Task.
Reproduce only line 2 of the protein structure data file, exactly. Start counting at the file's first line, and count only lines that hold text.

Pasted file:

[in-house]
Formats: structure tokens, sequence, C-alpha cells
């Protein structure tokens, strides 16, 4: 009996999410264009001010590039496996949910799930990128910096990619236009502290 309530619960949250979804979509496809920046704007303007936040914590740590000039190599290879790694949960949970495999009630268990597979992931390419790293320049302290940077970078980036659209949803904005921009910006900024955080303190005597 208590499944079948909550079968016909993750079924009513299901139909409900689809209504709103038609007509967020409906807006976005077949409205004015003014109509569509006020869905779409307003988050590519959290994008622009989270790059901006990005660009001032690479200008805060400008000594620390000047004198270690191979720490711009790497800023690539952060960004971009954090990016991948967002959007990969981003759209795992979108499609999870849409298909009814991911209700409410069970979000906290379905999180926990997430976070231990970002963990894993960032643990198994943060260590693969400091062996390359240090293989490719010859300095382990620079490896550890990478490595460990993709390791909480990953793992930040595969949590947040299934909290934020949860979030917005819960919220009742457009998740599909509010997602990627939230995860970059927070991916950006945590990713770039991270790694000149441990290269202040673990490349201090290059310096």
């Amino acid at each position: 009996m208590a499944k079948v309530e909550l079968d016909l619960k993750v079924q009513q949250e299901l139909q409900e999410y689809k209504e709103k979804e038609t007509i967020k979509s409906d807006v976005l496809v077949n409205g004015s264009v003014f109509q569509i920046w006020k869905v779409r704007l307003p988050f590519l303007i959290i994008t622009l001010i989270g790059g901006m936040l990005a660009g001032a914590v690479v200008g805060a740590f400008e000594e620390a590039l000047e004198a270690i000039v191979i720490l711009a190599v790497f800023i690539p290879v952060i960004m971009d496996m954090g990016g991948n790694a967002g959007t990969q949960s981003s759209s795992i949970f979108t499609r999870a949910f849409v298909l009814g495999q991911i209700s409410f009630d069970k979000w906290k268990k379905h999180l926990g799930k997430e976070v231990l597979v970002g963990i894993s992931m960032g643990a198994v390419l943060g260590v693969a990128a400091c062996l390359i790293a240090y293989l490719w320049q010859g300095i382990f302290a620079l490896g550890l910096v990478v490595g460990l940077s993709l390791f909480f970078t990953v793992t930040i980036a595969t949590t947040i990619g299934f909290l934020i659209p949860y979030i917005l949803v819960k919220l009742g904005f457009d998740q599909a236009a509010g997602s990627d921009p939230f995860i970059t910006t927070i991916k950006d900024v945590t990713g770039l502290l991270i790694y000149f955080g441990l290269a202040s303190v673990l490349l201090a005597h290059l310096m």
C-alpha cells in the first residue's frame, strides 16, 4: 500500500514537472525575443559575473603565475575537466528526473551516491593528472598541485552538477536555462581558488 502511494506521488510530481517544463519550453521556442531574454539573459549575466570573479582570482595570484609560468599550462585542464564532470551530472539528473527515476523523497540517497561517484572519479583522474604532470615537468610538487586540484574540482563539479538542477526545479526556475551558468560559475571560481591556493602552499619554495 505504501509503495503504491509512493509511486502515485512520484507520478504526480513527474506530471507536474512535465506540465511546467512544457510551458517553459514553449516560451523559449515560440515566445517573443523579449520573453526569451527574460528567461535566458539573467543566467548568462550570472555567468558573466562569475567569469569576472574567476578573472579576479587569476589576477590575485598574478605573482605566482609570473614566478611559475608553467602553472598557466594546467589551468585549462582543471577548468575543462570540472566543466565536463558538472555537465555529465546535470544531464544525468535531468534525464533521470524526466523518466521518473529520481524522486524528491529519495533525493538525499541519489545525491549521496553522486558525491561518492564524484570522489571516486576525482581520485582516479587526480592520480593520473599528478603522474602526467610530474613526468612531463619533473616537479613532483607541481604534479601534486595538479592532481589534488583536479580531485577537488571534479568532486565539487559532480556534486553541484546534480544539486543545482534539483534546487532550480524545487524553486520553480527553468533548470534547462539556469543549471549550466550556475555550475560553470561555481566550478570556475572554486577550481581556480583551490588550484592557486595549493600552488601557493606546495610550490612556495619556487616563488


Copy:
Formats: structure tokens, sequence, C-alpha cells